MOUNT BALDY, Calif. (AP) — They came with shovels, hands and heart to dig out their neighbors in the aftermath of deadly Southern California flooding.
Dozens of muddy volunteers attacked tons of muck left after flash floods sent dirt, rock and mud roaring down on the tiny mountain towns of Mount Baldy and Forest Falls east of Los Angeles — in some cases burying homes up to their roofs.
Joo Hwan Lee, 48, of El Segundo, was driving on a road on Mount Baldy when his car was smashed by a wave of mud and debris Sunday that swept the Toyota Prius 200 feet, authorities said. It smashed it up against boulders and a tree, with its windshield shattered and the inside filled with dirt. Lee died at the scene.
The floods stranded thousands of people, washed away and inundated cars and damaged about 30 homes, including a dozen that were uninhabitable in Mount Baldy and Forest Falls.
Roads to both places were ruled by bulldozers and other heavy equipment working under sunny skies Monday to clear mud and rocky debris.
But it was boots and backs that helped Gloria Flickinger dig out after a river of rock flowed into her Mount Baldy backyard. Two bearded men ferried wheelbarrows of stone and grime out of her backyard Monday.
Her rear entrance was buried nearly 2 feet in muck and her garage basement with laundry and school supplies for her special education class was flooded in ankle-deep water.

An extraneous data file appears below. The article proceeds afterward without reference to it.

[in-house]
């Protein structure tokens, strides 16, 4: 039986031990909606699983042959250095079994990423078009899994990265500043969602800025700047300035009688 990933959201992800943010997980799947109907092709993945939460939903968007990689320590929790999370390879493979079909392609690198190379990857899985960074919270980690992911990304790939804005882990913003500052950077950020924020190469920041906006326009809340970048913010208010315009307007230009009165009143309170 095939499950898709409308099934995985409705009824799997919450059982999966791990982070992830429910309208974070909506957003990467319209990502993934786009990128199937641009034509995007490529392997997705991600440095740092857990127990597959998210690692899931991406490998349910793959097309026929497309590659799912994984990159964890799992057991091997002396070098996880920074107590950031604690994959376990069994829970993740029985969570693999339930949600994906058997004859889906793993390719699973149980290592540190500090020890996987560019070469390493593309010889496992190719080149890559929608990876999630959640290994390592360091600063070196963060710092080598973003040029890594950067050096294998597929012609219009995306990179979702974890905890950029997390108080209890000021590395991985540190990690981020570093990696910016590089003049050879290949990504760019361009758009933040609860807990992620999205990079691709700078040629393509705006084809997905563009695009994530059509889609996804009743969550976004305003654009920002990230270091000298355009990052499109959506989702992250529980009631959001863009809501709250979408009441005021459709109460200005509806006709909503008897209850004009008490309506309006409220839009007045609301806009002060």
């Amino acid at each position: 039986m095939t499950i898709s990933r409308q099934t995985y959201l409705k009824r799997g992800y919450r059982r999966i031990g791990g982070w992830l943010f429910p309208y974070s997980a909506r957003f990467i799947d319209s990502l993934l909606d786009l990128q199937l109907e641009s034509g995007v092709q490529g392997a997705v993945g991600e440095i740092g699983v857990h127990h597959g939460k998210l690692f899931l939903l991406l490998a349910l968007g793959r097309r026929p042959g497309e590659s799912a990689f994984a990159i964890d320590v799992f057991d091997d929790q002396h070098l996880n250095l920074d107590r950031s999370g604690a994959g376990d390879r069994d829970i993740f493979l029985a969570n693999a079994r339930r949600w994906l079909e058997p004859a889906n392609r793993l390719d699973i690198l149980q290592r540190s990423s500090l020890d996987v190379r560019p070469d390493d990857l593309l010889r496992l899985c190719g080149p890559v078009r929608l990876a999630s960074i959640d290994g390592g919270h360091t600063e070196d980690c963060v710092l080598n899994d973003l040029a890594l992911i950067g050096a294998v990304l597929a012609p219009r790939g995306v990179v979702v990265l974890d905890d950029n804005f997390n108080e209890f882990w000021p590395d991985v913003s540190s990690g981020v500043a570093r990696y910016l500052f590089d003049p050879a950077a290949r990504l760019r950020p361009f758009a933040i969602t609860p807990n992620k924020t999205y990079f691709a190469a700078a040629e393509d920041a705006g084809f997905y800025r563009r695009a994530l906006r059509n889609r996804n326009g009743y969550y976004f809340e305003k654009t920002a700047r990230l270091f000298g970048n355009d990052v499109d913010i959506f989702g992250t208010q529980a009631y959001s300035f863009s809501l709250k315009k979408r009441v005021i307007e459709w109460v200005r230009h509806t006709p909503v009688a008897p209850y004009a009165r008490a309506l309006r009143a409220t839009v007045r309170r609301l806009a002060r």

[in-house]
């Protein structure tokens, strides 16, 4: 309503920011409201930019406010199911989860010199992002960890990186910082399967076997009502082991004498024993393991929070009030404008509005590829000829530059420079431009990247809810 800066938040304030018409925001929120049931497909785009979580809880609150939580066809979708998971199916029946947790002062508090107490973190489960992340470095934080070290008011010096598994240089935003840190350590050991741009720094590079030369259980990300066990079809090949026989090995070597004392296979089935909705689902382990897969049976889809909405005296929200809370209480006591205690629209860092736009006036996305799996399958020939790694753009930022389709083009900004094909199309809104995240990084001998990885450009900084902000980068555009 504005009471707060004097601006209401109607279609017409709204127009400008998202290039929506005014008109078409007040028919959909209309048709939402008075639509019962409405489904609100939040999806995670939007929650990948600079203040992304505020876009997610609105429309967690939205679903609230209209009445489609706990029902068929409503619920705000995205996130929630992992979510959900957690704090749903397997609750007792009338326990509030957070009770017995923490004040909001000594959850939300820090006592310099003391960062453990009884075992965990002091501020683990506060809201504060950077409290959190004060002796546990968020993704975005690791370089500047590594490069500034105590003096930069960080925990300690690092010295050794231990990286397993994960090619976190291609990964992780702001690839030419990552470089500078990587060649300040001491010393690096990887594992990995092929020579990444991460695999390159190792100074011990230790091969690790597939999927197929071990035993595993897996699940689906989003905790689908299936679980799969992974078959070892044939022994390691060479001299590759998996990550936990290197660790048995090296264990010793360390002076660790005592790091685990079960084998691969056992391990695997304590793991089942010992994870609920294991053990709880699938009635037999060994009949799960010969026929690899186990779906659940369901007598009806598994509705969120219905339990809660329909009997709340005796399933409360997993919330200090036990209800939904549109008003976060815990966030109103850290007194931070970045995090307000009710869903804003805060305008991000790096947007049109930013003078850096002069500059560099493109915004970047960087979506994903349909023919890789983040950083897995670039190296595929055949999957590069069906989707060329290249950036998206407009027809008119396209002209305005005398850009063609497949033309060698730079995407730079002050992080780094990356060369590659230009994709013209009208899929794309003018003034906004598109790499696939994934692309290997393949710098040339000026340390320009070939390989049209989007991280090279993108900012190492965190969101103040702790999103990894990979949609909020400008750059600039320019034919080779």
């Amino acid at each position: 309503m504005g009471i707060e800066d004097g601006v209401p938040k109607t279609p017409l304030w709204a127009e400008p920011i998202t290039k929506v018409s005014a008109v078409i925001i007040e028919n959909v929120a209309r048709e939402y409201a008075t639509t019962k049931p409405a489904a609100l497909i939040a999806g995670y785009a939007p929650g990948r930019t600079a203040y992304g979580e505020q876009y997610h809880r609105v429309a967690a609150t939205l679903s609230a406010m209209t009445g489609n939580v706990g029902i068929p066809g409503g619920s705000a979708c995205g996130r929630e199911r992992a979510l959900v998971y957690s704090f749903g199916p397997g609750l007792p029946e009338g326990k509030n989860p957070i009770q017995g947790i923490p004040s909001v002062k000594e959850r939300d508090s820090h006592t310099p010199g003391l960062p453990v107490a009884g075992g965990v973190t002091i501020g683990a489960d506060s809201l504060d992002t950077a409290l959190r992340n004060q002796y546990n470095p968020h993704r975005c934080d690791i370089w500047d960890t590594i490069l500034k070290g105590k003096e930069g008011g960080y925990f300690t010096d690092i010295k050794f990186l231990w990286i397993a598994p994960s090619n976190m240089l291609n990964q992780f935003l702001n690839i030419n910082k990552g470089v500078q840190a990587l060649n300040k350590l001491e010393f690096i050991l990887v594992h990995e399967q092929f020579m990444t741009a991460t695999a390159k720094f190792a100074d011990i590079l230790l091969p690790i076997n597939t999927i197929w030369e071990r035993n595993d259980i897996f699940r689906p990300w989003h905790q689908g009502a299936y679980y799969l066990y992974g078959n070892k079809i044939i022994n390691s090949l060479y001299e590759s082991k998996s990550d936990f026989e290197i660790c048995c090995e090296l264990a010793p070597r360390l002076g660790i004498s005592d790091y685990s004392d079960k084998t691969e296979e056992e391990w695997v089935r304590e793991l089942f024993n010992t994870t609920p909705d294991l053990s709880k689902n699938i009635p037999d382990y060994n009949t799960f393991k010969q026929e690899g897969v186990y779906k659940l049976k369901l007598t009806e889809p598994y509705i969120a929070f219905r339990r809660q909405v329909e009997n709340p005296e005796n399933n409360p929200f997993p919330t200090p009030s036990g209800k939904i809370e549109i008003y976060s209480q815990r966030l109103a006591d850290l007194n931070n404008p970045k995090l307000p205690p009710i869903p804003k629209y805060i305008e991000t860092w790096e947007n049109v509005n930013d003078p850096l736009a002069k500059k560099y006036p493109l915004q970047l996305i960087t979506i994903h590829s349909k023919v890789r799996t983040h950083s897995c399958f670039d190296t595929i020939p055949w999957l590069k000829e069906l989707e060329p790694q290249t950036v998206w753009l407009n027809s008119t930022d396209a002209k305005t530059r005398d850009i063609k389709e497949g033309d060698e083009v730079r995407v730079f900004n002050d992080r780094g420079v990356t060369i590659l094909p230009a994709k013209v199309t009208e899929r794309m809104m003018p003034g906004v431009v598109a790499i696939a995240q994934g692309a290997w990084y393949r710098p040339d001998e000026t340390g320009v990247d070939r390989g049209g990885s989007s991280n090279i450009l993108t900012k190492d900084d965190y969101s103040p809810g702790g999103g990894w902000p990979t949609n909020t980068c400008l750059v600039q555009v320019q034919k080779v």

"I almost had a heart attack when I came home," she said.
She was up until 3 a.m. trying to clean up the mess.
Pat Marks sat in the dirt and rock covering her driveway and dug her white Mini out of the muck with three helpers. She was trying to clear enough room so a loader could come remove the rest. She had been working since the rain stopped late Sunday afternoon.
"I hope to get the mud out before it turns to concrete," she said.
Brief but fierce storms dumped nearly 5 inches of rain on Mount Baldy and as much as 3 1/2 inches on Forest Falls some 50 miles away, the National Weather Service said.
George Smith of San Diego had been hiking up Mount San Gorgonio with a friend when they came to a wash that had been dry earlier in the day.
"We were just kind of deciding should we make a go of it, to cross or not, when there was a 10-foot high wall of water and debris and logs coming toward us," he said. "It sounded like thunder coming down the river. Me and my friend had to scramble up a cliff to get out of the way of it."
Doug Roath, a 48-year-old tree trimmer who has lived in Forest Falls for 15 years, lost his chain saws and other items to a swollen river while his rented house was uninhabitable and his mountain bike was bent in half.
Friends on Monday went looking for his lost goods in the now-dry river, while a neighbor gave him $200 to fix his chain saws, another donated $300 and yet another shoveled mud, the Riverside Press-Enterprise reported.
Martha Foster, 60, brought burritos from a restaurant, El Mexicano.
"When I found out everyone was here digging, I went to the Mex," Foster told the paper. "I know these guys and I know they weren't eating. I'm not good at digging, but I'm good at food."
"When the (going gets tough), they all help," Roath said.
The week's forecast called for sunny skies in Southern California but showers and thunderstorms were possible Tuesday in Nevada and New Mexico.
Dillon reported from Forest Falls. Associated Press writers Christopher Weber in Los Angeles, Susan Montoya Bryan in Albuquerque, N.M., and Annie Knox in Salt Lake City contributed to this report.
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